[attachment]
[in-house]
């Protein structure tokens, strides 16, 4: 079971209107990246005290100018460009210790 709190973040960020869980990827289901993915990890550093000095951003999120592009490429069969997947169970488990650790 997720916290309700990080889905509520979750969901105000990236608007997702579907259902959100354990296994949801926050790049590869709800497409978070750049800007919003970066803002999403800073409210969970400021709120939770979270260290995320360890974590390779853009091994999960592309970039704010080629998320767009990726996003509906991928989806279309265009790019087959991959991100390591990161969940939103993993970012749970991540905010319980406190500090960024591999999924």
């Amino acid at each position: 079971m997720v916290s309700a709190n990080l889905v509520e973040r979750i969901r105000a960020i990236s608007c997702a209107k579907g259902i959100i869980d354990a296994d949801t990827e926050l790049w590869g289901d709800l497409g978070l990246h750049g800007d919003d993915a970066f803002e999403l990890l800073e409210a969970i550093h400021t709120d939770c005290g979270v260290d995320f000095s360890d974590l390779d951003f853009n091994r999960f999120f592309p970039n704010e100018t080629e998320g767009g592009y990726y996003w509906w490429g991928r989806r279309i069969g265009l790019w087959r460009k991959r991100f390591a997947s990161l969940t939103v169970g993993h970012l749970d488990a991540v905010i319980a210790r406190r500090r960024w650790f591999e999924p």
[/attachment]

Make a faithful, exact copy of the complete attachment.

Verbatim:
[in-house]
């Protein structure tokens, strides 16, 4: 079971209107990246005290100018460009210790 709190973040960020869980990827289901993915990890550093000095951003999120592009490429069969997947169970488990650790 997720916290309700990080889905509520979750969901105000990236608007997702579907259902959100354990296994949801926050790049590869709800497409978070750049800007919003970066803002999403800073409210969970400021709120939770979270260290995320360890974590390779853009091994999960592309970039704010080629998320767009990726996003509906991928989806279309265009790019087959991959991100390591990161969940939103993993970012749970991540905010319980406190500090960024591999999924």
């Amino acid at each position: 079971m997720v916290s309700a709190n990080l889905v509520e973040r979750i969901r105000a960020i990236s608007c997702a209107k579907g259902i959100i869980d354990a296994d949801t990827e926050l790049w590869g289901d709800l497409g978070l990246h750049g800007d919003d993915a970066f803002e999403l990890l800073e409210a969970i550093h400021t709120d939770c005290g979270v260290d995320f000095s360890d974590l390779d951003f853009n091994r999960f999120f592309p970039n704010e100018t080629e998320g767009g592009y990726y996003w509906w490429g991928r989806r279309i069969g265009l790019w087959r460009k991959r991100f390591a997947s990161l969940t939103v169970g993993h970012l749970d488990a991540v905010i319980a210790r406190r500090r960024w650790f591999e999924p």